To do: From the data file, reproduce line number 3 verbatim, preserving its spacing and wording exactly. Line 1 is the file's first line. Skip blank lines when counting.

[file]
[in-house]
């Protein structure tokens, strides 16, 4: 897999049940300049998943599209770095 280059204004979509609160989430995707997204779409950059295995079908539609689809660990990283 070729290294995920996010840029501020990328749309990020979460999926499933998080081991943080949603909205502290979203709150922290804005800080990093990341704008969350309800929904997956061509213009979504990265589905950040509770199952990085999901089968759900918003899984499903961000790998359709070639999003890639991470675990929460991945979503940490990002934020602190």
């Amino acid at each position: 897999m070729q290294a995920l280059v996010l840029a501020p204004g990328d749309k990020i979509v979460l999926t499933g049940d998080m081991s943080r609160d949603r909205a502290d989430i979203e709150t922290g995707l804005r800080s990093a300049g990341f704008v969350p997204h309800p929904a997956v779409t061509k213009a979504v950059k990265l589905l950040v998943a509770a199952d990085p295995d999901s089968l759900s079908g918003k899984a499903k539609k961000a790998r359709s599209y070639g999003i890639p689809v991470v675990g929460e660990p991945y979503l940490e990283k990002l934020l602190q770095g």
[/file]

């Amino acid at each position: 897999m070729q290294a995920l280059v996010l840029a501020p204004g990328d749309k990020i979509v979460l999926t499933g049940d998080m081991s943080r609160d949603r909205a502290d989430i979203e709150t922290g995707l804005r800080s990093a300049g990341f704008v969350p997204h309800p929904a997956v779409t061509k213009a979504v950059k990265l589905l950040v998943a509770a199952d990085p295995d999901s089968l759900s079908g918003k899984a499903k539609k961000a790998r359709s599209y070639g999003i890639p689809v991470v675990g929460e660990p991945y979503l940490e990283k990002l934020l602190q770095g």